JDF Juvenile Diabetes Foundation International
Educational Publications


Your Child Has Diabetes

You have recently learned that your child has insulin-dependent diabetes (also known as Type I or juvenile diabetes). After the initial shock, you may feel tremendous anxiety about two questions:

As parents and members of Juvenile Diabetes Foundation International, we have had the same experience and faced the same concerns. We want to assure you that the answer to each of these questions is a resounding "Yes!" What now seems like a lot of confusing instructions and techniques will soon become second nature to you, and before too long (depending on age of onset), your child will learn to take over much of his or her own care. For right now, bear in mind that--

To help out, we've compiled some information and advice you may find useful. This is not a comprehensive brochure. There's much to be learned about diabetes, and you will certainly want to educate yourself thoroughly. After all, the more you understand what diabetes is and how it works, the better able you will be to live with it, and help your child live with it. However, we hope this booklet will provide you with a quick introduction and handy reference source for basic questions.

Some Basic Definitions

What is insulin-dependent diabetes?

In this type of diabetes, also known as Type I or juvenile diabetes, the pancreas does not produce insulin needed by the body. Insulin is a hormone that allows the body to burn glucose (a form of sugar produced when starches and sugars are digested) for energy. Without insulin, unused glucose builds up in the blood, and overflows into the urine.

Insulin injections allow your child's body to use glucose for energy. Insulin is essential in keeping blood sugar levels normal.

The rule of thumb is: food makes the glucose level rise; exercise and insulin make the glucose level fall.

Hypoglycemia/Low Blood Sugar (Insulin Reaction)

Sometimes called insulin shock, this is when the blood sugar level drops rapidly. It happens suddenly if a child using insulin eats too little food, doesn't eat soon enough, or exercises too much. This condition must be treated quickly because hypoglycemia can lead to unconsciousness.

Diabetic Coma (Ketoacidosis)

This is a diabetic emergency that develops gradually if a diabetic gets into a state of "hyperglycemia"--too much sugar and not enough insulin to use it--and the condition isn't treated. Since the body can't use the sugar for energy, it "steals" energy from the fats stored in the body. When fats are broken down, "ketones" are released: too many ketones become poisonous, and without proper treatment, the diabetic may fall into a coma requiring hospitalization.

The Goals of Diabetes Control

"Control" means keeping the level of sugar in the blood as close to normal as possible. The goal of control are:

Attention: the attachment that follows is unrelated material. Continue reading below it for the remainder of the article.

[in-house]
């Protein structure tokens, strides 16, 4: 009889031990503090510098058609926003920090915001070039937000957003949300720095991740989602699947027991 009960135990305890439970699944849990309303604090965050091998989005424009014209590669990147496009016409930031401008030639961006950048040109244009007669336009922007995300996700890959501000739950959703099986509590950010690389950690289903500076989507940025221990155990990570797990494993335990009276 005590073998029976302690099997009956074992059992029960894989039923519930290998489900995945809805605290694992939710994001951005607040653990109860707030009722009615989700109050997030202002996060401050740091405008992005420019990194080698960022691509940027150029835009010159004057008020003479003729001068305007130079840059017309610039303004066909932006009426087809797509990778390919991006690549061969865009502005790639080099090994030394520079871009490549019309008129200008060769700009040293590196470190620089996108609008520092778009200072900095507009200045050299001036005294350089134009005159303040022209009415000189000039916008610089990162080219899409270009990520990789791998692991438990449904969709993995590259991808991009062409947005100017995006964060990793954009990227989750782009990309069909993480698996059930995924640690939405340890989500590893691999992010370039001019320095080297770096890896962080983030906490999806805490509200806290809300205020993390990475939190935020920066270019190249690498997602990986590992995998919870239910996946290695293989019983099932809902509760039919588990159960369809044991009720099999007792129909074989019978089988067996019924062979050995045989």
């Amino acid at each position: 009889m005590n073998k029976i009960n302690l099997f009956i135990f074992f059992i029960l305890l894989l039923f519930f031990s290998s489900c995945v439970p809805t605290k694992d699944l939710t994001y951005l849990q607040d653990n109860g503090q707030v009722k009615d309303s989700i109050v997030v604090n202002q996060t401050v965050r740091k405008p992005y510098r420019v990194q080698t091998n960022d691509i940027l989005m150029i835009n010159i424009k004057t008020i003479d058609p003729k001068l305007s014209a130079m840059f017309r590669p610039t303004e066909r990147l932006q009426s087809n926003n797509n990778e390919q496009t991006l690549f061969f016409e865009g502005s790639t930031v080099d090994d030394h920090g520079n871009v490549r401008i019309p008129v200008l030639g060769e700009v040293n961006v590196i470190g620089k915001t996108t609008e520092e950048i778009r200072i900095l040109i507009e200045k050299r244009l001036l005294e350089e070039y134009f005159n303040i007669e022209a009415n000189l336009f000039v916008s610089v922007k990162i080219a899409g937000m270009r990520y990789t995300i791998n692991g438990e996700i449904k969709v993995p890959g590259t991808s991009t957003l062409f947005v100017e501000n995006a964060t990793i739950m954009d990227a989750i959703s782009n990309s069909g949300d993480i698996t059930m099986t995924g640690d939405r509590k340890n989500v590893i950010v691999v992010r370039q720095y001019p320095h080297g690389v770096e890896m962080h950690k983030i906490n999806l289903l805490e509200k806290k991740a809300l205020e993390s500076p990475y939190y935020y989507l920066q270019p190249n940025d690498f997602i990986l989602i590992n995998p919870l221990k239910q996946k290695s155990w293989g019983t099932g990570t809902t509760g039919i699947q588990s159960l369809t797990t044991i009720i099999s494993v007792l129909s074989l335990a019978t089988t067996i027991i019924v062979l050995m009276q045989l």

Professional Help

Because children with diabetes have special needs, we recommend a "team approach" to your child's medical care. The team should include a physician or pediatrician who has experience treating children with diabetes, a nurse-educator, a dietitian who can help with your child's special dietary considerations, and perhaps a social worker. For recommendations, and for listings of diabetes specialists and diabetes treatment centers, contact your local JDF chapter.

Caring For a Baby With Diabetes

Crying

Crying may mean nothing important--or it may mean the beginning of a drop in your baby's blood sugar level (insulin reaction). What should you do?

Injections

Eating

Insulin Reaction

Minor Illness

Testing

Baby Sitters

Travel

Caring For A Child With Diabetes

Diabetes does make a child somewhat different from classmates and brothers and sisters who do not have diabetes. The trick is for you to help your child accept the difference with a minimum of fuss. You must learn to provide supervision while giving your child responsibility to learn SELF-CARE and control. How quickly a child takes on responsibility varies, but to encourage independence and relieve anxiety, allow your child to participate to the full extent of his ability.

Controlling Diabetes

Diet, exercise and insulin are the three building blocks of diabetes control.

Be Realistic About Control

What About Unexplained High Blood Sugar?

Your Child's Anxiety

Adolescence: Difficult Years

Hormonal Changes

Teenagers often seem incapable of following their self-care routine. They have mood swings, rebel against authority, are grumpy and distant. You may wonder if bad attitude is the reason their blood glucose levels are so difficult to control.

The fact is, hormonal changes which no one can control are affecting your child's blood sugar levels. Even if your child is conscientious about self-control, there may still be big swings in glucose levels. So remember, poor control is not just "in their head"--it's in their body too.

The Role of the Doctor

It is vital for a teenager to have a doctor he or she can talk to freely without a parent getting involved. The doctor can provide expert advice without making the teenager feel childish or overly dependent.

Family Attitude Makes A Difference

The way you and your family respond to the situation will determine the way your child accepts or denies his or her diabetes and copes with its management. Evidence suggests the following:

It's a difficult balancing act for parents, but we have found that by accepting the realities of living with diabetes--by understanding every aspect of the disease--our children will learn to do likewise and lead full, active lives "like every other kid."

Please call your local chapter of JDF International if you want to talk to others who are dealing with the same problems you and your family are facing.

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